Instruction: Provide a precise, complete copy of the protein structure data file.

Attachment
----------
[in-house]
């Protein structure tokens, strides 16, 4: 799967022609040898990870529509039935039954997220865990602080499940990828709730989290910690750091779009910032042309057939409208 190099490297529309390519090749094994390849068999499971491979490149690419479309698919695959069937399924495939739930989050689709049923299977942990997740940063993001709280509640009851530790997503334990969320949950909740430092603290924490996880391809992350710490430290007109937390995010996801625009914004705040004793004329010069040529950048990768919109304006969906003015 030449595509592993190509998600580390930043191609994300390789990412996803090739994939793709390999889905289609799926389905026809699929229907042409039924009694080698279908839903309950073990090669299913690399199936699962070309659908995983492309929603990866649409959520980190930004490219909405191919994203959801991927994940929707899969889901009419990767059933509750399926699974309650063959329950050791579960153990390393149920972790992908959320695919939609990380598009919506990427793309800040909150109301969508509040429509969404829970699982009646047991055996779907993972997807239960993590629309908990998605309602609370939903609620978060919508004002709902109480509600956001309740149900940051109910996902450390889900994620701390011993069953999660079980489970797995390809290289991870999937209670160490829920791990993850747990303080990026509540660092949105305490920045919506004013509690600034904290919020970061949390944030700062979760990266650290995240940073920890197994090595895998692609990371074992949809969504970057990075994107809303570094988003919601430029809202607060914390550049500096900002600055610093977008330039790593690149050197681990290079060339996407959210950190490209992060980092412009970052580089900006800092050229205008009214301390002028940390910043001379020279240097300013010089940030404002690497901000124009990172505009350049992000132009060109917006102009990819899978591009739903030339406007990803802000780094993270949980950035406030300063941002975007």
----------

[in-house]
């Protein structure tokens, strides 16, 4: 799967022609040898990870529509039935039954997220865990602080499940990828709730989290910690750091779009910032042309057939409208 190099490297529309390519090749094994390849068999499971491979490149690419479309698919695959069937399924495939739930989050689709049923299977942990997740940063993001709280509640009851530790997503334990969320949950909740430092603290924490996880391809992350710490430290007109937390995010996801625009914004705040004793004329010069040529950048990768919109304006969906003015 030449595509592993190509998600580390930043191609994300390789990412996803090739994939793709390999889905289609799926389905026809699929229907042409039924009694080698279908839903309950073990090669299913690399199936699962070309659908995983492309929603990866649409959520980190930004490219909405191919994203959801991927994940929707899969889901009419990767059933509750399926699974309650063959329950050791579960153990390393149920972790992908959320695919939609990380598009919506990427793309800040909150109301969508509040429509969404829970699982009646047991055996779907993972997807239960993590629309908990998605309602609370939903609620978060919508004002709902109480509600956001309740149900940051109910996902450390889900994620701390011993069953999660079980489970797995390809290289991870999937209670160490829920791990993850747990303080990026509540660092949105305490920045919506004013509690600034904290919020970061949390944030700062979760990266650290995240940073920890197994090595895998692609990371074992949809969504970057990075994107809303570094988003919601430029809202607060914390550049500096900002600055610093977008330039790593690149050197681990290079060339996407959210950190490209992060980092412009970052580089900006800092050229205008009214301390002028940390910043001379020279240097300013010089940030404002690497901000124009990172505009350049992000132009060109917006102009990819899978591009739903030339406007990803802000780094993270949980950035406030300063941002975007």